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Pope Francis speaks with young people in a youth centre dedicated to Pope John Paul II during his visit to Sarajevo, on June 6, 2015. Photo courtesy of REUTERS/Dado Ruvic *Editors: This photo may only be republished with RNS-POPE-ABUSE, originally transmitted on June 10, 2015.

Local clergy say pope’s move to allow priests to forgive abortion is an example of mercy, grace

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By Peter Houston-Hencken

In a pivotal move for the Catholic Church, Pope Francis declared last month that all priests now have the power to forgive those involved in abortions. For many years the church has considered abortion to be a sin forgivable only by individuals in higher positions than a priest, such as a bishop or members of the Vatican.

In his official statement on the decision Pope Francis maintained that abortion is “a grave sin,” but that “there is no sin that God’s mercy cannot reach and wipe away when it finds a repentant heart seeking to be reconciled with the Father.”

American priests have always had the ability to forgive the sin of abortion, the Rev. Curtis Seidel, parochial vicar of the Cathedral of Our Lady of Lourdes  said.

Seidel continued in saying the biggest reaction he has seen to the pope’s decision is confusion among his parishioners.

“I’ve had people come up to me—people who have had an abortion and had gone to confession and for years thought, and accurately so, thought that they had been forgiven,” Seidel said.

Other than confusion, Seidel said he has not seen any negative reactions to the pope’s decision in his parish. 

“I think it’s wonderful that Pope Francis has emphasized mercy so much,” Seidel said. “That’s one thing that people are talking about, not so much the substance of these particular things.”

The pope’s duty is not to change the church’s teachings, Seidel said. Instead the pope helps reveal the teachings in a new way.

Some Protestant leaders also find Pope Francis’ decision to be an honorable statement that helps put the church on the right path. 

Daniel White, pastor of Whitworth Community Presbyterian Church is happy the pope made his decision on abortion because it emphasizes the power of grace over sin.

“When we miss the fact that grace is written in massive, bold, all caps, 120-point font, and sin is in six-point font, that’s how we ought to be reading the Scriptures,” White said. “And when we elevate one sin over another, I think we do damage to the way that the Bible talks about sin.”

White emphasized that sin is not the topic of the Bible, instead it focuses on God’s relationship with humanity. 

He also said that while there may be many Protestants who disagree with the Pope’s decision and do not recognize his authority, there are those who believe the Pope has more in common with Protestants than in opposition.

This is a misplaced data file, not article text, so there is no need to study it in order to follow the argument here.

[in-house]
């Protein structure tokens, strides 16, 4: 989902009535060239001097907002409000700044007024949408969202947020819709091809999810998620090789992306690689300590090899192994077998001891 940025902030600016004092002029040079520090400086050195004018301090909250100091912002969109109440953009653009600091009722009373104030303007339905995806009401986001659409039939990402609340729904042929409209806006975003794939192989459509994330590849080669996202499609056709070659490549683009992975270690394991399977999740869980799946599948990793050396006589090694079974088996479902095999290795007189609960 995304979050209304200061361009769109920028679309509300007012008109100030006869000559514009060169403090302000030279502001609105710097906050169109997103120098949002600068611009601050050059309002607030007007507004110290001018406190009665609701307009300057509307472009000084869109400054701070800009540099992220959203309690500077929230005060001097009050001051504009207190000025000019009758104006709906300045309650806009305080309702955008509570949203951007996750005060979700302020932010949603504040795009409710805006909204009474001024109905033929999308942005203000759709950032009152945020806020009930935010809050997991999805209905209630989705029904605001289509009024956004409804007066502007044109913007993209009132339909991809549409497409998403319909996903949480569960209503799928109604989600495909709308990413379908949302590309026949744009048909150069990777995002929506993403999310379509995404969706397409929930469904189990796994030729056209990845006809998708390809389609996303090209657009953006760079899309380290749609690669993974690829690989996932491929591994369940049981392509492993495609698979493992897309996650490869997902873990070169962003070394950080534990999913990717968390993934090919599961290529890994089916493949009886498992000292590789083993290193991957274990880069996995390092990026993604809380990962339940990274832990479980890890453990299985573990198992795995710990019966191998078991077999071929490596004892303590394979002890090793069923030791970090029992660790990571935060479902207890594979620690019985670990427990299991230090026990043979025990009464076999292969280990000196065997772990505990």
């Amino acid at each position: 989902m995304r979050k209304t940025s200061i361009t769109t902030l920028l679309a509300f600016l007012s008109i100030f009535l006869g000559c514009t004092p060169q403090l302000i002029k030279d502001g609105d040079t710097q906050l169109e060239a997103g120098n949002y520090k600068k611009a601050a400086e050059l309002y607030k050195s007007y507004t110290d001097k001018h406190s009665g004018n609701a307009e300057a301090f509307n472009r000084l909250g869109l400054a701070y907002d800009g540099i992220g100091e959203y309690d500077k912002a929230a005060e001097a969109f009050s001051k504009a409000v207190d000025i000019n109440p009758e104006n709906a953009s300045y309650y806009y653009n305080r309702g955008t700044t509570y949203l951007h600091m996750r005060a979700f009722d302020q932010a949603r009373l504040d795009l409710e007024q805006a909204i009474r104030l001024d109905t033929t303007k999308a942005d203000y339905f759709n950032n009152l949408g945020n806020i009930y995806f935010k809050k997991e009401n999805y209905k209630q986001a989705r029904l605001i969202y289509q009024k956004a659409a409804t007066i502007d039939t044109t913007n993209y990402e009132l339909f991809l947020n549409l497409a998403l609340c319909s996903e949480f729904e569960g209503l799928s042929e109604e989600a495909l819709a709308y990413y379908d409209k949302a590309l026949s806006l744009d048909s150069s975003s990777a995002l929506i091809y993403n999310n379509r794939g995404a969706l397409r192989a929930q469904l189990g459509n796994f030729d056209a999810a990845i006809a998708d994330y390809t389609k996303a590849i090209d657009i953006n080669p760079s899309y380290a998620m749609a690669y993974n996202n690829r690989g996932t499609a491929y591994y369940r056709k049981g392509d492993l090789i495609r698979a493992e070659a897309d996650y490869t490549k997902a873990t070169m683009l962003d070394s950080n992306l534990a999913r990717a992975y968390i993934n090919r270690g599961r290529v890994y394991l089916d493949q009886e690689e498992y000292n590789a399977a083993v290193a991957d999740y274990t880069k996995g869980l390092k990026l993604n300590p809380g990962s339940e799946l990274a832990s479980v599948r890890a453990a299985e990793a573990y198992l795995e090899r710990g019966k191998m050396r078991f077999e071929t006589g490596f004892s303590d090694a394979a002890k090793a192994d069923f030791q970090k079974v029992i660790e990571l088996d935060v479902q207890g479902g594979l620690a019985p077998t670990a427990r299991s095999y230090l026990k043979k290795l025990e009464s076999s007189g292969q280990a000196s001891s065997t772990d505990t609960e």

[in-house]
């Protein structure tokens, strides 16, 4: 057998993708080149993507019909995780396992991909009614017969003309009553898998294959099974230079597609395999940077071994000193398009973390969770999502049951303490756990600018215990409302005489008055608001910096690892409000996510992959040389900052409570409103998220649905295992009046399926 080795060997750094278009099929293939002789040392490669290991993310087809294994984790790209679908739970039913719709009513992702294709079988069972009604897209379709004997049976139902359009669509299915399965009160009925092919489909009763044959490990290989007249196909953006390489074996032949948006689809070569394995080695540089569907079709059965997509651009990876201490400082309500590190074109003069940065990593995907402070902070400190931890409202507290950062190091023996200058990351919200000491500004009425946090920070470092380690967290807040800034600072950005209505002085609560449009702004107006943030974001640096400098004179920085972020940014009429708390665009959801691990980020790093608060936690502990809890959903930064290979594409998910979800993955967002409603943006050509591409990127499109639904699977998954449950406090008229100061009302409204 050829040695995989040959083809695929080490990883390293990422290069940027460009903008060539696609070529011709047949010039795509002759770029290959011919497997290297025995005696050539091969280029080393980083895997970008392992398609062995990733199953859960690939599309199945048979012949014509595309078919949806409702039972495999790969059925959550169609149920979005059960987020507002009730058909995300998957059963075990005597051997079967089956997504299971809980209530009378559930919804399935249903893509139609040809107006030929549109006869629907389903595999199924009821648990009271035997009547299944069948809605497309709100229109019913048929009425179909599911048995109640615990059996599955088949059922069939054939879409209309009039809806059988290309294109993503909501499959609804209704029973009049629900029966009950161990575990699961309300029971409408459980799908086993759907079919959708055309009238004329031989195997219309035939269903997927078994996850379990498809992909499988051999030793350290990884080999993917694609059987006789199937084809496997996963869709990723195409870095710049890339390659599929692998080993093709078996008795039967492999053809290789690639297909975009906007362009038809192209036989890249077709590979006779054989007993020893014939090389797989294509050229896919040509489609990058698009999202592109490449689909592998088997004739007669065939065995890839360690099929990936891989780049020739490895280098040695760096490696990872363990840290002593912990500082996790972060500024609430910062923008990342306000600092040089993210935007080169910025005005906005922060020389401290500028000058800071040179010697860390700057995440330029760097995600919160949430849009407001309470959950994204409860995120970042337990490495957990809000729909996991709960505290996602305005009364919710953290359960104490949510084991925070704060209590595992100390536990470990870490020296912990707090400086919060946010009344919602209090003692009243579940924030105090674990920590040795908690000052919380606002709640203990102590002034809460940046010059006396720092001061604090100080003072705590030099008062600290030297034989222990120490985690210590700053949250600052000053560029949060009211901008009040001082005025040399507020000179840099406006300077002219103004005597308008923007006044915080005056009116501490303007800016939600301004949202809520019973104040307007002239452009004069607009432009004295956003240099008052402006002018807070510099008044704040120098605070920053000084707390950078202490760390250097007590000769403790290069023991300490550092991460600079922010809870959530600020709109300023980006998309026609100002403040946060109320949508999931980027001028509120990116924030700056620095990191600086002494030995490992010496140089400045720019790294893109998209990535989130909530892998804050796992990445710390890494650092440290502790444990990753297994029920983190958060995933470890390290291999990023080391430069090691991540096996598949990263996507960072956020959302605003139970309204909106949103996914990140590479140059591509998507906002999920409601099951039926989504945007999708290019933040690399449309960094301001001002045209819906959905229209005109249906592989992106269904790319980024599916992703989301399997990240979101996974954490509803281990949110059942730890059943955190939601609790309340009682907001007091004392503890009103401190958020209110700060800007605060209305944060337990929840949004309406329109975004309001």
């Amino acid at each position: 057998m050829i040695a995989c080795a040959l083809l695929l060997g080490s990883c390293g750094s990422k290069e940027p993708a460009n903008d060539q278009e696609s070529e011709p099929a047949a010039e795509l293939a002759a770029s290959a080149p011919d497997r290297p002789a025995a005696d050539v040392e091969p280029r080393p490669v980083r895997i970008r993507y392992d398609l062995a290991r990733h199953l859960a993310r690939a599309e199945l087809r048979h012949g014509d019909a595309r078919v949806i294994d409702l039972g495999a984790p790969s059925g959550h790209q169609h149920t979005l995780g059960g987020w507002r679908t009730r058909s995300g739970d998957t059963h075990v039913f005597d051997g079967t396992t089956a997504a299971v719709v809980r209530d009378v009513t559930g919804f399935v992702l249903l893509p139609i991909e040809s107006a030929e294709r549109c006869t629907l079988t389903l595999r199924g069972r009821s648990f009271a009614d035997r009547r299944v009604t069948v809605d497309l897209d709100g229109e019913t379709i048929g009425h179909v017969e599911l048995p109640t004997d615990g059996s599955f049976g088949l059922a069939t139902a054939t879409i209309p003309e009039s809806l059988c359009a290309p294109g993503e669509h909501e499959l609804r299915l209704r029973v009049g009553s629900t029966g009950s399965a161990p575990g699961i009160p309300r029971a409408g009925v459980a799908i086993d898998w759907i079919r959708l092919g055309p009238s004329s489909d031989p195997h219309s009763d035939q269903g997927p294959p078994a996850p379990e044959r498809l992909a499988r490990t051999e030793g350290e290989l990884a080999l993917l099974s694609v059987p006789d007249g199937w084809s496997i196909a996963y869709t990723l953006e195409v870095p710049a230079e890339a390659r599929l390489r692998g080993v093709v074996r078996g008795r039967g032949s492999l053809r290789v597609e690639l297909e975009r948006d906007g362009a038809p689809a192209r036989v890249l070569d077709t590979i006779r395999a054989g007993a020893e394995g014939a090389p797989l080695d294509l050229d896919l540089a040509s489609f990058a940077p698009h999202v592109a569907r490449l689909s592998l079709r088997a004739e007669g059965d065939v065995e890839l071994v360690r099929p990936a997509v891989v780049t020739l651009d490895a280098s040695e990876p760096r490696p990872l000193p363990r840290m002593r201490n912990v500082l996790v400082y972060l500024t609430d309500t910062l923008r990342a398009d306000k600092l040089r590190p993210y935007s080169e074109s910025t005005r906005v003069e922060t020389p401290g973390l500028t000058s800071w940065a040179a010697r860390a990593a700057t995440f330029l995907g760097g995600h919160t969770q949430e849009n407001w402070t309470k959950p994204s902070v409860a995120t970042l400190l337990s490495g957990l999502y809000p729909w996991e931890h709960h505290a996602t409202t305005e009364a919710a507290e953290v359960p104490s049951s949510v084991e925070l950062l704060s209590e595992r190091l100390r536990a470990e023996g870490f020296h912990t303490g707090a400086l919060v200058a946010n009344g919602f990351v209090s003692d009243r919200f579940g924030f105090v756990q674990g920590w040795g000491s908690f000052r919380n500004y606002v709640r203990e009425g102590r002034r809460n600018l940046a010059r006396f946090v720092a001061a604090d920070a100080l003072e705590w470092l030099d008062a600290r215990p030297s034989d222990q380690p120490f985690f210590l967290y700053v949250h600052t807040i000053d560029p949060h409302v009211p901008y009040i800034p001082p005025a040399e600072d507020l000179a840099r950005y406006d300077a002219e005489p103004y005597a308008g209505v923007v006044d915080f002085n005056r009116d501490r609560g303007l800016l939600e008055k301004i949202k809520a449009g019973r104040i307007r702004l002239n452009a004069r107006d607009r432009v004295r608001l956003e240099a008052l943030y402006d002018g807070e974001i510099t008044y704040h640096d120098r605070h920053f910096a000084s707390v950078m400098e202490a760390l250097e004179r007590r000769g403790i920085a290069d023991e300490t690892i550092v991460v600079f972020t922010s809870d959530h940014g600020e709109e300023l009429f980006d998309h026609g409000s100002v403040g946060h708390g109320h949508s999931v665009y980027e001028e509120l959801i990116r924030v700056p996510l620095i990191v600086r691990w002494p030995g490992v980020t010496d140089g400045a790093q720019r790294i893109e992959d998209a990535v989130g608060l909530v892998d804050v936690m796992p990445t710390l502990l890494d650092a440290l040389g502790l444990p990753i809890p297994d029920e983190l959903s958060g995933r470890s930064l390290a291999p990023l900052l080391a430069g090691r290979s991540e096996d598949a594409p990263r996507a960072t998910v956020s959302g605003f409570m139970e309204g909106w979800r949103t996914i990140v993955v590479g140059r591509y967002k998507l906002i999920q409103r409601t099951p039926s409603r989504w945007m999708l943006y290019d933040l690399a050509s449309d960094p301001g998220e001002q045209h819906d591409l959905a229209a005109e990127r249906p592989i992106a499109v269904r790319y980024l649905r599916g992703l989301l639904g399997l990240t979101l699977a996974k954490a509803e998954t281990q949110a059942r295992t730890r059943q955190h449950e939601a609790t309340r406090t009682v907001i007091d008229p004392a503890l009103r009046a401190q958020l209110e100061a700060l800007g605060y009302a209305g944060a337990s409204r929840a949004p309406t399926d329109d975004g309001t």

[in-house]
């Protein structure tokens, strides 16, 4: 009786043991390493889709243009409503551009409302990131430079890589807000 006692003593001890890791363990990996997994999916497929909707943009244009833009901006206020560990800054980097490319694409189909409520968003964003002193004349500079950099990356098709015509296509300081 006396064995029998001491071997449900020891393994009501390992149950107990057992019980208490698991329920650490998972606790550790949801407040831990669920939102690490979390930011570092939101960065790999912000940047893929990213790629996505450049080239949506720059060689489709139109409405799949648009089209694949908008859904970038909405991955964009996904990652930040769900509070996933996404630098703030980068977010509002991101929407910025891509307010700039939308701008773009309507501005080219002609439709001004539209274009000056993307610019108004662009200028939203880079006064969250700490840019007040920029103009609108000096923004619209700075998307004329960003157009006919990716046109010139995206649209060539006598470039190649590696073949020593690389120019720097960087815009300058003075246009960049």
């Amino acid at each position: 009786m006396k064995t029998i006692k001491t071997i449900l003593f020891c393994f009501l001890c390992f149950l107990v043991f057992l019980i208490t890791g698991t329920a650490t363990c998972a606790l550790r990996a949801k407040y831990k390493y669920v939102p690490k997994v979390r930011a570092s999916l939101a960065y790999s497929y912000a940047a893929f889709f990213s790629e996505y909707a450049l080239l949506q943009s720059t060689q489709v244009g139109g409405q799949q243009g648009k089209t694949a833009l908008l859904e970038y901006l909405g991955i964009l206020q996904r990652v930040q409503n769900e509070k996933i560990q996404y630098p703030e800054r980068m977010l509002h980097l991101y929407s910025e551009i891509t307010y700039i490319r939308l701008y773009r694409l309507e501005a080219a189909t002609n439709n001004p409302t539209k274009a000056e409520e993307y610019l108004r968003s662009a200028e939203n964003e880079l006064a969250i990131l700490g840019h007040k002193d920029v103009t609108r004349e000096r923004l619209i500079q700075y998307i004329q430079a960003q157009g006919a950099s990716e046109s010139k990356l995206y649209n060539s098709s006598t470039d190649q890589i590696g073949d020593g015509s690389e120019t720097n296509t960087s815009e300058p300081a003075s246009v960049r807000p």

While the value of forgiveness is important to both religious leaders, neither would recommend a woman to have an abortion. White said he has seen too many women have negative experiences with their abortions.

“I would never advise someone to have an abortion,” White said. “But it’s on a pastoral basis, because I’ve had too many friends who’ve had abortions, and I’ve had too many interactions with adult women who have had abortions in the past to know that it is a much more devastating experience than a simple surgical procedure.”

Seidel said that the Catholic Church has taken action against abortions through different means including praying outside abortion clinics. However, Seidel believes that the church has taken other actions that are more impactful on people’s lives.

“The one I think has a greater impact on individual lives would be the work of Catholic charities,” Seidel said. “C.A.P.A. is Childbirth And Parenting Assistance. We’ll take a mother or family who is in need and not only provide for their needs up until the birth but for the first five years of the child’s life. Housing, diapers, childcare.”

While American priests have always been able to forgive the sin of abortion, this decision will ensure that any repentant person around the world can be forgiven by a priest for being involved in the process of abortion. 

To this day there remain only a handful of sins that American priests cannot forgive. Those include a physical attack on the pope and the intentional damaging of the elements of communion.

Peter Houston-Hencken

About Peter Houston-Hencken

Peter Houston-Hencken is a recent graduate of Whitworth University with a degree in journalism. Peter currently works for a background investigation firm but is passionate about freelancing on the weekends. Peter grew up as the son of a Presbyterian pastor. He feels strong in his faith and his commitment to Jesus Christ. He aspires to have a career in journalism and help people get more informed about the events in their communities.

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